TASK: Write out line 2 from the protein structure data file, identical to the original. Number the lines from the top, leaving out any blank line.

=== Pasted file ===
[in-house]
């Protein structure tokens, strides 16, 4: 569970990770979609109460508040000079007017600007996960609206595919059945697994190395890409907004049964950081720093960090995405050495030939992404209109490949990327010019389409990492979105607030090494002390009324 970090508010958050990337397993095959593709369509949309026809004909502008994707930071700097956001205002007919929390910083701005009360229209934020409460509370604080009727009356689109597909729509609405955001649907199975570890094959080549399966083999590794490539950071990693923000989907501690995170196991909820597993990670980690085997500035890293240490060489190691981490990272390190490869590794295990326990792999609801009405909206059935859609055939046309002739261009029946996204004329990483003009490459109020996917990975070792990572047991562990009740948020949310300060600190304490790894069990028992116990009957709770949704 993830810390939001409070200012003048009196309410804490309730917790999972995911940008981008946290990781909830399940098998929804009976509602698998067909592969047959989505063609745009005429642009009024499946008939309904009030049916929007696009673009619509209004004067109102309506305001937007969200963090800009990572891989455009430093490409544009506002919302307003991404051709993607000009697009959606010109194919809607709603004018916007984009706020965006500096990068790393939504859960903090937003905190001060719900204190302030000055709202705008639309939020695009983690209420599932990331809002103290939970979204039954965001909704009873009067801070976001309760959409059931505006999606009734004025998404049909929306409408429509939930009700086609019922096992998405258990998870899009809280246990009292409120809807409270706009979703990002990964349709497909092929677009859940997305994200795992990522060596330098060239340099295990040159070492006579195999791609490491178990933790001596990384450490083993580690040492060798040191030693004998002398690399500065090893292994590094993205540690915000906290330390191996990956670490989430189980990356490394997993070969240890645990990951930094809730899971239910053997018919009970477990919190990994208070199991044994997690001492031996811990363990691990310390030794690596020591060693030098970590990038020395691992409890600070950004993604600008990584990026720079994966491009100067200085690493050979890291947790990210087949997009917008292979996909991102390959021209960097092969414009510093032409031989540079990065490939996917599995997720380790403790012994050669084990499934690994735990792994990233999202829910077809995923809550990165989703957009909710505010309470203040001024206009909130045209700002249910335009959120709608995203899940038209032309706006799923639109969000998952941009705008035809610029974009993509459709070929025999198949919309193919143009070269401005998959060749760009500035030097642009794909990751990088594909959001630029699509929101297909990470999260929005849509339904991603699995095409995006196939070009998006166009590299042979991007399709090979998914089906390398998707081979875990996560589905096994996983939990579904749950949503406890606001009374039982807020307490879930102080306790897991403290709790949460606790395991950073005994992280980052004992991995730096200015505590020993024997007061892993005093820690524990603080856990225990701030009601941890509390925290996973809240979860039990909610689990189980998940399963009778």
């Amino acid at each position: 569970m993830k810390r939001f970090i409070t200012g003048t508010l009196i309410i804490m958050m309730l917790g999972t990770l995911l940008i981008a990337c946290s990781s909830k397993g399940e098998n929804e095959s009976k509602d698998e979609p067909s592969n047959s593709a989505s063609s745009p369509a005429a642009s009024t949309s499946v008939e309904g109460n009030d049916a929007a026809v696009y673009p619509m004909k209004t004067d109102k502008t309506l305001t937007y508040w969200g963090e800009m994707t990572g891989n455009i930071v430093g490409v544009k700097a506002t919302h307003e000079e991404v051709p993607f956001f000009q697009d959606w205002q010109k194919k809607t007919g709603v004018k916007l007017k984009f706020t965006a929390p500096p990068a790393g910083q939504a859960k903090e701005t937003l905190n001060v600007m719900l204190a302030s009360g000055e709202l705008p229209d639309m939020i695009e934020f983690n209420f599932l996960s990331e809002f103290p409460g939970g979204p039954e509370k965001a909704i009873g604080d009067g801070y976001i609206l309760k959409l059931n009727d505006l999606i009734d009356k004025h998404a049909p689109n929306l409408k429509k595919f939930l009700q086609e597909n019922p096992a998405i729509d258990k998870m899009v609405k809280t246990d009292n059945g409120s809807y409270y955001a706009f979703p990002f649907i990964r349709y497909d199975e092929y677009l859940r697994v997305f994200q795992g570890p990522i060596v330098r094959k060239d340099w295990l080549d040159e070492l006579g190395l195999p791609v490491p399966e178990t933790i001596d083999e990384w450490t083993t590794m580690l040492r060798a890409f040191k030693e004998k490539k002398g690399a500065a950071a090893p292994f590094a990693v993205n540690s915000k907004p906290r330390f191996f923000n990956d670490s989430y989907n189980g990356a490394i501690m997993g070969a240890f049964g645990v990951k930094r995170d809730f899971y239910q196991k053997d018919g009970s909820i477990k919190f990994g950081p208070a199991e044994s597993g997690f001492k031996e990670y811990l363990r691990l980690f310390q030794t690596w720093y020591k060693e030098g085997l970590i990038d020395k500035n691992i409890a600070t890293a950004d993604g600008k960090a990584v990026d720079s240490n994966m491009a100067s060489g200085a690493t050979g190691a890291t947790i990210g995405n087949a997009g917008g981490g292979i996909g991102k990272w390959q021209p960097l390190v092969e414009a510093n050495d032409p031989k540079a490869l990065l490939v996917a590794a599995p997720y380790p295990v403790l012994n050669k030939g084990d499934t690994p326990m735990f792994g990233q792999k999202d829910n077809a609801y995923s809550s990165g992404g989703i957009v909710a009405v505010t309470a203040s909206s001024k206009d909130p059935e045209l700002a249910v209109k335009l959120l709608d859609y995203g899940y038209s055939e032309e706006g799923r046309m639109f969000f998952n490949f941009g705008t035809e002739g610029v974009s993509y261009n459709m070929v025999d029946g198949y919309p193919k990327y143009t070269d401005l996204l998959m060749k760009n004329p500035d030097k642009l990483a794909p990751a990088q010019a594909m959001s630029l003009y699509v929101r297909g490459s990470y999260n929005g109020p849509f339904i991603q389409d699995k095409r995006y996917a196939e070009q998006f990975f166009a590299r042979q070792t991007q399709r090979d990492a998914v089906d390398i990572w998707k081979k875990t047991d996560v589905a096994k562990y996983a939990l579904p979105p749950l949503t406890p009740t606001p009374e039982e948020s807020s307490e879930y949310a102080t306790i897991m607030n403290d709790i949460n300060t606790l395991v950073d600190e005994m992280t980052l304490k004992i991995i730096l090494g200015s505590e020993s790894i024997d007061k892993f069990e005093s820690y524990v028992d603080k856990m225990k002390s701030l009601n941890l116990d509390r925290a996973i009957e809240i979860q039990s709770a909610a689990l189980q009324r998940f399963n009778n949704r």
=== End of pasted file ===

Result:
């Protein structure tokens, strides 16, 4: 569970990770979609109460508040000079007017600007996960609206595919059945697994190395890409907004049964950081720093960090995405050495030939992404209109490949990327010019389409990492979105607030090494002390009324 970090508010958050990337397993095959593709369509949309026809004909502008994707930071700097956001205002007919929390910083701005009360229209934020409460509370604080009727009356689109597909729509609405955001649907199975570890094959080549399966083999590794490539950071990693923000989907501690995170196991909820597993990670980690085997500035890293240490060489190691981490990272390190490869590794295990326990792999609801009405909206059935859609055939046309002739261009029946996204004329990483003009490459109020996917990975070792990572047991562990009740948020949310300060600190304490790894069990028992116990009957709770949704 993830810390939001409070200012003048009196309410804490309730917790999972995911940008981008946290990781909830399940098998929804009976509602698998067909592969047959989505063609745009005429642009009024499946008939309904009030049916929007696009673009619509209004004067109102309506305001937007969200963090800009990572891989455009430093490409544009506002919302307003991404051709993607000009697009959606010109194919809607709603004018916007984009706020965006500096990068790393939504859960903090937003905190001060719900204190302030000055709202705008639309939020695009983690209420599932990331809002103290939970979204039954965001909704009873009067801070976001309760959409059931505006999606009734004025998404049909929306409408429509939930009700086609019922096992998405258990998870899009809280246990009292409120809807409270706009979703990002990964349709497909092929677009859940997305994200795992990522060596330098060239340099295990040159070492006579195999791609490491178990933790001596990384450490083993580690040492060798040191030693004998002398690399500065090893292994590094993205540690915000906290330390191996990956670490989430189980990356490394997993070969240890645990990951930094809730899971239910053997018919009970477990919190990994208070199991044994997690001492031996811990363990691990310390030794690596020591060693030098970590990038020395691992409890600070950004993604600008990584990026720079994966491009100067200085690493050979890291947790990210087949997009917008292979996909991102390959021209960097092969414009510093032409031989540079990065490939996917599995997720380790403790012994050669084990499934690994735990792994990233999202829910077809995923809550990165989703957009909710505010309470203040001024206009909130045209700002249910335009959120709608995203899940038209032309706006799923639109969000998952941009705008035809610029974009993509459709070929025999198949919309193919143009070269401005998959060749760009500035030097642009794909990751990088594909959001630029699509929101297909990470999260929005849509339904991603699995095409995006196939070009998006166009590299042979991007399709090979998914089906390398998707081979875990996560589905096994996983939990579904749950949503406890606001009374039982807020307490879930102080306790897991403290709790949460606790395991950073005994992280980052004992991995730096200015505590020993024997007061892993005093820690524990603080856990225990701030009601941890509390925290996973809240979860039990909610689990189980998940399963009778």